Just when you thought it was safe to go back into the water, Merck suggests that it may put Vioxx back on the market, according to an article in today’s Wall Street Journal (“Merck May Return Vioxx to Market“).

A reversal of the Vioxx withdrawal would be “a shocking turn of events.” So, why is Merck considering doing it?

The article lists several reasons, but none really have to do with serving the interests of their customers (patients and physicians). It’s really a matter of “strategy”: Merck could benefit in its court battles by arguing that Vioxx is a benefit to some patients; the additional revenue could help boost its finances (e.g., pay for court awarded damages); it would also help its case in getting a similar drug, Arcoxia, approved for sale in the U.S.

As more and more evidence piles up that all cox-2 inhibitors, including Vioxx and Celebrex, may cause increased cardiovascular events, isn’t an odd time to suggest the return of Vioxx? Apparently not. That’s just the risk side of the issue. You have to look at the benefit side.

“If the advisory committee and the FDA conclude that the benefits of this class outweigh the risks in some patient populations,” said Merck research head Peter S. Kim, “then we would have to consider the implications of these new data given the unique benefits Vioxx offers.”

In other words, if Celebrex is allowed to stay on the market — because its benefits outweigh the risks to some patients — then Vioxx should be allowed to come back. OK, I’ll buy that argument. It’s a valid point from Merck’s perspective.

If Vioxx does come back on the market, Merck should consider renaming it Reduxx.

But does returning Vioxx — or whatever it’s called — to market make sense from a patient perspective?

Mothra AND Godzilla?
It’s like the citizens of Tokyo dealing with Godzilla and Mothra in their midst. Many citizens always argued that one monster was enough, why do we need two of them? They began focusing on Mothra and listing all her bad traits that were harmful to citizens. Mothra, always seeing herself as the friend and savior of Tokyo, decided to leave town and vowed never to return for the good of the citizens. She also felt a bit guilty, recalling many instances in which she inadvertently crushed a few citizens with her wings while fighting Godzilla. .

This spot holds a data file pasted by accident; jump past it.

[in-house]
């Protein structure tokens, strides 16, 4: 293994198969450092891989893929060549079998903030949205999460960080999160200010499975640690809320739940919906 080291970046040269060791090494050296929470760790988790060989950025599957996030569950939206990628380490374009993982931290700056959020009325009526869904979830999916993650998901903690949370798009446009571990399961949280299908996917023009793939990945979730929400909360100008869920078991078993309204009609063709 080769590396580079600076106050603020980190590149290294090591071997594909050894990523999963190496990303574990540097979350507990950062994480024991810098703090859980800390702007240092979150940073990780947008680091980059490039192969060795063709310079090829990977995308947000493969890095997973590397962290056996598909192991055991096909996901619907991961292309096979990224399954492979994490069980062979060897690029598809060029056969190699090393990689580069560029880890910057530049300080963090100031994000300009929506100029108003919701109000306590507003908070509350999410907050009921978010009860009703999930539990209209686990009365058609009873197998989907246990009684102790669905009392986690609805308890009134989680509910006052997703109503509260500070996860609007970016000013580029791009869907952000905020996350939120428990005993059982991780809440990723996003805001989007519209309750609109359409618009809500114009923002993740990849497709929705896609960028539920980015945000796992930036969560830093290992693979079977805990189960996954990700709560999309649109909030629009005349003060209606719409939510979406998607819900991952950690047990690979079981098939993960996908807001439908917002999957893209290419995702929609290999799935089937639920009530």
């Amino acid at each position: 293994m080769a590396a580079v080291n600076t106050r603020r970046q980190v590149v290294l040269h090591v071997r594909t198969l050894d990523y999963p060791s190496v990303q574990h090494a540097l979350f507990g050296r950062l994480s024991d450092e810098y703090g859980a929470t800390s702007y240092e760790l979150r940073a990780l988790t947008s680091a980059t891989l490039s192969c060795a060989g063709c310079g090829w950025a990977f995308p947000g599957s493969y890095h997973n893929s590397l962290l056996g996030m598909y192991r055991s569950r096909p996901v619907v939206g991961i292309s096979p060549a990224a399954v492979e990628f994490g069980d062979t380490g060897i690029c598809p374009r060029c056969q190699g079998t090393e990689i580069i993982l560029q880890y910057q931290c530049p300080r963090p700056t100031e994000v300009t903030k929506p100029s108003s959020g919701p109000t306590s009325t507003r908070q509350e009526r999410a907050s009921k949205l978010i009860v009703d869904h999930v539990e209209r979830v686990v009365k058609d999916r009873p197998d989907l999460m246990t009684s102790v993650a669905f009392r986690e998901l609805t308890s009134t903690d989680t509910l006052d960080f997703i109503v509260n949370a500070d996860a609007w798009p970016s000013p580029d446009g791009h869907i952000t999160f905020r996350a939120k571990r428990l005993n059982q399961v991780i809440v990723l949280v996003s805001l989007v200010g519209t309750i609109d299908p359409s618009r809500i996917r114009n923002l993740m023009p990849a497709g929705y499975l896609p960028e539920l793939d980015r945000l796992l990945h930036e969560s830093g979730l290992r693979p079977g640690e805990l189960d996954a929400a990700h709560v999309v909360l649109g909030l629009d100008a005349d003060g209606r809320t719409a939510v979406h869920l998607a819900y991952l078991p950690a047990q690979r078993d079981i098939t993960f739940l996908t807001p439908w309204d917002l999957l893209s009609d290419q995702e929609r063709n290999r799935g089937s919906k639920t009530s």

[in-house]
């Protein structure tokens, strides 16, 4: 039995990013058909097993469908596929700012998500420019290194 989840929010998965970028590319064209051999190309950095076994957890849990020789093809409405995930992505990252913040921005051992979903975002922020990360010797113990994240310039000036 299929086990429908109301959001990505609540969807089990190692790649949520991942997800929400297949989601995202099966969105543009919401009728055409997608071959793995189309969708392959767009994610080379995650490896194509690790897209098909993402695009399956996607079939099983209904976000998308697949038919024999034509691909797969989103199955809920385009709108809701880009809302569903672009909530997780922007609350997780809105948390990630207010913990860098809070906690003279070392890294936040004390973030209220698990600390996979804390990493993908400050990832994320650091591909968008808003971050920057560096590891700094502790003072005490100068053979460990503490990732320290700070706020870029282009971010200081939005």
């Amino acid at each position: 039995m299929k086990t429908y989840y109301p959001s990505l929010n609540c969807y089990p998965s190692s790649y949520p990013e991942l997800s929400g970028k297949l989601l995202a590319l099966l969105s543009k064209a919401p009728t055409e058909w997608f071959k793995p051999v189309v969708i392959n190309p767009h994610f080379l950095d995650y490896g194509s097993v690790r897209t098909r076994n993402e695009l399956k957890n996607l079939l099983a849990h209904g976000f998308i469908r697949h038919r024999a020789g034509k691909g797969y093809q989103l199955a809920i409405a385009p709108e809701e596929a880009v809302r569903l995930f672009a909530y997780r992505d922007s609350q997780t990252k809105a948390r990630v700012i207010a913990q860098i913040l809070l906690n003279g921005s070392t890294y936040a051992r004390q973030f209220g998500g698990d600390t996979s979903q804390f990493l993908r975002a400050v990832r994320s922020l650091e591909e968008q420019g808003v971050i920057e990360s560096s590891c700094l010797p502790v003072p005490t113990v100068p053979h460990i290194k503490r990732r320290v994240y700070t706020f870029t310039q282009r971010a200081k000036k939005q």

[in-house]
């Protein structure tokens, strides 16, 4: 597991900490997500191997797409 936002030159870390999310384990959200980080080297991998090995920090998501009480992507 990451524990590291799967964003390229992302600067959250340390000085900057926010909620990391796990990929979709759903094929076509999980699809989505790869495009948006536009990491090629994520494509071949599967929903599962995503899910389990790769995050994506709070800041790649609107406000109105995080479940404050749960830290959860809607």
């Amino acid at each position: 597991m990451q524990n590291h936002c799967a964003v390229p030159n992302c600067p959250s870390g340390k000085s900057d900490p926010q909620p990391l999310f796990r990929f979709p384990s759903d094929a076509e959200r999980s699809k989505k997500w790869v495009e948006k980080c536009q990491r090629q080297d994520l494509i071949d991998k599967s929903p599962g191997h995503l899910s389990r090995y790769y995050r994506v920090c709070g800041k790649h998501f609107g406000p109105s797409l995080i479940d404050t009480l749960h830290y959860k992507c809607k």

Meanwhile, Godzilla absolutely refused to leave town. He was powerful and he claimed that there was not enough evidence that his bad traits harmed anyone. At least no one wanted to be first and come forward with accusations.

Eventually, however, the citizens of Tokyo accumulated enough evidence that all monsters, including Godzilla, were bad for some people – especially those that invited them to dinner or hung around with them long enough. Realizing her opportunity, Mothra argued that given this new evidence, she should be allowed back in town if Godzilla was allowed to stay. Is it in the best interest of the citizens of Tokyo to allow Mothra to return?

Tune in next week.

Meanwhile, how are painkillers remaining on the market doing? The following chart, from my friends at ImpactRx, shows the share of New Treatment Starts (NWRx + New Sample Only), which includes prescriptions and sample only for newly diagnosed patients and previously diagnosed patients with a change in medication.

The period covers from the end of October, 2004 to the first week in February, 2005. Note that Celebrex and Bextra have a very low share of NRx. Of course, Vioxx is not shown because it is off the market during this period.

It appears that doctors are voting with their prescription pads and prescribing non-Cox-2 painkillers like Mobic, ibuprofen, and naprozen. Note in particular the success of Mobic because its glory days may be over.

As reported in today’s Washington Post (“Vioxx Alternative Potentially as Risky, Official Says“):

“David J. Graham, a veteran Food and Drug Administration safety officer and recent whistle-blower, told a conference reviewing the risks of arthritis painkillers yesterday that Mobic, the medication that hundreds of thousands turned to after Vioxx and other COX-2 inhibitors came under a cloud, is potentially just as dangerous.

“Graham said a large new study he and a colleague had just completed, which FDA officials initially did not want him to present because it was preliminary, indicates that the anti-inflammatory drug is a ‘bad actor.’ His agency, he added, needs to ‘weed the garden of bad actors.’ “

Or, as the good citizens of Tokyo might say, All Monsters Must Die!